Whoops there goes another Bitcoin

Confidence. It’s what makes the world go around. Money too, as the song goes, but that’s pretty much an index of confidence. Watch the stocks plummet and you can be sure there’s lack of confidence there, or even the presence of panic. See the indexes climb and there will be some pretty confident people behind them. It’s certainly not love. Don’t you just wish the financial markets would hire more confident, less panicky, more loveable people?

So the latest Bitcoin hack – to the tune of $1.75 million, from Chinese Bitcoin exchange Bter – is another knock to the confidence behind the cryptocurrency. Bitcoin hacks have been coming thick and fast of late, or perhaps that’s just because the media spotlight switched onto them when James Howells threw away four million pounds’ worth of Bitcoins when he dumped his hard drives. Or it could have been when the major exchange MtGox was forced to close, taking 850,000 Bitcoin out of circulation (and then finding 200,000 of that in a discarded offline wallet).

I became intrigued by Bitcoin quite some time ago, as I do by most new shiny things that promise new ways of working. It seems to have come straight out of someone’s head (and we don’t know exactly which someone that is, although Newsweek once thought it did) and into the world quite literally without intermediation.

Bitcoin is a currency that exists outside of centralised government control, with a limited number of Bitcoins in existence. New Bitcoins come about by solving tough computational problems. The more computation thrown at the problem, the tougher the problems get. It is decentralised and self-balancing. The problem is, it doesn’t seem to work.

As a virtual currency it brings into sharp relief the idea that money doesn’t really exist. The money I have sequestered in bank accounts isn’t really there. It’s just ones and zeroes. Not even that – it’s actually just some magnetic impulses on a storage device somewhere. (No wonder some people still keep their money under a mattress).

The difference between Bitcoin and ‘real’ money is that ‘real’ money – even if it’s just magnetic polarisation – is backed up by the government. If a huge sunspot were to wipe all our hard drives tomorrow then hopefully the banks will have contingency plans, such as back-up centres behind lead-lined vaults buried miles beneath mountain ranges.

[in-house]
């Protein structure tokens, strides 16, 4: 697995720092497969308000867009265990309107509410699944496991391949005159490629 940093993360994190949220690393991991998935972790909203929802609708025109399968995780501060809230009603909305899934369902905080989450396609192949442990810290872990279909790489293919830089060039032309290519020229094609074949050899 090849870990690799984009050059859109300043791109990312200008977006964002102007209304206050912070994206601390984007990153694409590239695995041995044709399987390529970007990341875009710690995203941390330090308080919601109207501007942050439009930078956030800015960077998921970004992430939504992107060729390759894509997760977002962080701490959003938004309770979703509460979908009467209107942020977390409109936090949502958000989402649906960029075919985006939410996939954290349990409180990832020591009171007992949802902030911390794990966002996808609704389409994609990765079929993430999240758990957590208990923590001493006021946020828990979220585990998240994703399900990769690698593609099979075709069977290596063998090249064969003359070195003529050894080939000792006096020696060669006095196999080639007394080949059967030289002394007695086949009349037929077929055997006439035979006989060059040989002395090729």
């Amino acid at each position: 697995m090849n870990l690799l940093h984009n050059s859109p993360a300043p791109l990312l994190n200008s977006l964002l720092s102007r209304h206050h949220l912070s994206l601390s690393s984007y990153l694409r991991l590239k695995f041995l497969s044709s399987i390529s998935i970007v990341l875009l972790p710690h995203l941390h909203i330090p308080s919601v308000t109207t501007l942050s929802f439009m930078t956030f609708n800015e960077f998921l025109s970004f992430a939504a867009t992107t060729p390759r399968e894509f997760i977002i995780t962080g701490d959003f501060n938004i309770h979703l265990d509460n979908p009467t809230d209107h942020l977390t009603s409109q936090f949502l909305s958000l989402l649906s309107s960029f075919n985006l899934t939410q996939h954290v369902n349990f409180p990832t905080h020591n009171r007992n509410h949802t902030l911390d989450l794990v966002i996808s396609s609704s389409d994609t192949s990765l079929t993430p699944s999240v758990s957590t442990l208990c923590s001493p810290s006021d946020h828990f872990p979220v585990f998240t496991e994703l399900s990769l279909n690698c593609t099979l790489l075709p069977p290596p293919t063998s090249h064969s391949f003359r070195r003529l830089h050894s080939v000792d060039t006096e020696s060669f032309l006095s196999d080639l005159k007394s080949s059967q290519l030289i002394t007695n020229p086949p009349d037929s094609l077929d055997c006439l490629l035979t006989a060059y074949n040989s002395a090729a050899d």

But virtual currency holds no such backup, by definition. OK, so the trace of payments is distributed across all peers, but as we’re finding out, rapidly, this is no protection against hacking, it would seem. Online wallets are insecure. Offline wallets can wind up in the local recycling facility. Entire exchanges go ‘pop!’, like balloons.

So another hack, another knock to the confidence of what was once supposed to be a brave new world of currency exchange. Strange isn’t it how these brave new worlds can turn so sour? Remember how the web was supposed to facilitate creative freedom? Or how social media was going to give everyone a voice? I pretty much gave up blogging because I realised my voice was being drowned out by the noise, so I had to come up for air. I’ve only started again because I need to exercise my writing muscles once in a while.

What now for Bitcoin? Let’s take it from Gavin Andresen, chief scientist at the Bitcoin Foundation, the closest thing to a central bank for the nascent cryptocurrency: his opinion is that Bitcoin is dangerous and people should steer away from using it. That’s one of the most important figures in Bitcoin as reported by the highly credible FT. So, that gives me confidence. Don’t even approach the glass. For now.